As this cause is now presented to us, the Company asks that we modify the Supplemental Order by eliminating all requirements for back pay; the intervenor unions ask that we reinstate the Board's original Order requiring that all strikers receive back pay. We approve the Board's Supplemental Decision and Order.

25

In passing upon the question before us we are not at liberty to weigh the economic consequences that may be visited upon the Company by the Board's ordered Remedy, provided its exactions are within the Board's granted authority. By our first decision we sustained the Board's finding that the Company was guilty of violation of the Act, resulting in an unfair labor practice strike. We do not reexamine such holding.

26

We quote the following relevant and controlling principles of law as they are set out in the Board's brief to this Court.

27

"The law regarding an employer's duty to reinstate strikers is clear. Where employees engage in an economic strike, an employer must reinstate strikers who apply for reinstatement to positions which are vacant at the end of the strike or become vacant thereafter; but he need not discharge strike replacements to make room for the strikers. However, where (as here) the strike is an unfair labor practice strike, strikers are entitled, as a matter of right, to reinstatement upon proper application, even if the employer must discharge replacements to make room for the returning strikers. N. L. R. B. v. Fleetwood Trailer Co., Inc., 389 U.S. 375 [88 S.Ct. 543, 19 L.Ed.2d 614] (1967). An employer's refusal to accept such an offer to return to work by unfair labor practice strikers violates Section 8(a) (3) of the Act, and the employees are entitled to be made whole for any loss of earnings suffered by reason of that refusal. Mastro Plastics [Corp.] v. N. L. R. B., 350 U.S. 270, 278 [76 S.Ct. 349, 100 L.Ed. 309] (1956)."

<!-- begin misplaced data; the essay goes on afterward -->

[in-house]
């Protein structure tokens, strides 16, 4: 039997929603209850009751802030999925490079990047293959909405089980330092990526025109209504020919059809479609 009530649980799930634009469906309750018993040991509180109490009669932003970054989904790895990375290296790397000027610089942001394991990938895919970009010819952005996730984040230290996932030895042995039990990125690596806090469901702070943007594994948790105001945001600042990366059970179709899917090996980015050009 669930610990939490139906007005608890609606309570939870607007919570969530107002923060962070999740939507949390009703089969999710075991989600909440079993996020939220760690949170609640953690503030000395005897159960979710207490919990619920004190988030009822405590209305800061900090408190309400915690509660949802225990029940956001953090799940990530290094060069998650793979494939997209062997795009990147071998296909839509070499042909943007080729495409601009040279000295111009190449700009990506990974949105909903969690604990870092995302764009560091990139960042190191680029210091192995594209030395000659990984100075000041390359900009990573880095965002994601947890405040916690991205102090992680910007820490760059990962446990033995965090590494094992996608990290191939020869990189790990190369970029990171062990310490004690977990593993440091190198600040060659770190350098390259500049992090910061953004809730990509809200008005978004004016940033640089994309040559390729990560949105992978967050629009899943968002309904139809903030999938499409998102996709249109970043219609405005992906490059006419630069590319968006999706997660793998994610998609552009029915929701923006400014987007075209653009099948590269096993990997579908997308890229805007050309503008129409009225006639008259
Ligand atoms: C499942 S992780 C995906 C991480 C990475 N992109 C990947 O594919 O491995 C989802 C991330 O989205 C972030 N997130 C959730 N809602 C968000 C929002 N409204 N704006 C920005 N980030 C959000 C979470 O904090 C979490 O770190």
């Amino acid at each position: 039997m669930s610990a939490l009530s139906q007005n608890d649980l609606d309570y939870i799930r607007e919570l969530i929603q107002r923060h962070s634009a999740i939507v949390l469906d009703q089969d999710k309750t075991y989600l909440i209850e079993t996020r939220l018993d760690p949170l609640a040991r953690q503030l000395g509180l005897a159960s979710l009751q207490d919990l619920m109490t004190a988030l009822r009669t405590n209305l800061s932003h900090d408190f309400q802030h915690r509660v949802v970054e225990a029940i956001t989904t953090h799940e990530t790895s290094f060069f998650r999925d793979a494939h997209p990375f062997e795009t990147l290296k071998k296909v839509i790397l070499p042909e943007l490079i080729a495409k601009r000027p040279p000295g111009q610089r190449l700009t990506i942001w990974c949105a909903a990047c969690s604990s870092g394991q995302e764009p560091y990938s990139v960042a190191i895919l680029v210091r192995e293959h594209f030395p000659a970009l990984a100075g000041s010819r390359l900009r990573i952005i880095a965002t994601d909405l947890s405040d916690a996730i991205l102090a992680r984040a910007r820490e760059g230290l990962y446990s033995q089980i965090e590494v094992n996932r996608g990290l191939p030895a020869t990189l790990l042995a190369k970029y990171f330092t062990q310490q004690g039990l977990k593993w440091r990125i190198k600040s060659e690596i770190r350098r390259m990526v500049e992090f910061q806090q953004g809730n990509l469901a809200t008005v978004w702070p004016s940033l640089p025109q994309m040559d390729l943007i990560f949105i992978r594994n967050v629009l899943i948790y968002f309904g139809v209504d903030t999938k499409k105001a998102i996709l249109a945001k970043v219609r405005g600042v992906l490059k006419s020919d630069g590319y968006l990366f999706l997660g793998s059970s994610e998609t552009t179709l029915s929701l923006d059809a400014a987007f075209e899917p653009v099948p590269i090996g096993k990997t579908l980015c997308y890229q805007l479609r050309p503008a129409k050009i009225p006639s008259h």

28

We deal only with the propriety and validity of the remedies chosen by the Board to enforce obedience to the commands of the Act. Section 10(c) of the Act, 29 U.S.C. Sec. 160(c), provides that upon a finding of an unfair labor practice the Board,

29

"[S]hall issue * * * an order requiring such person to cease and desist from such unfair labor practice, and to take such affirmative action including reinstatement of employees with or without back pay as will effectuate the policies of [the Act]."

30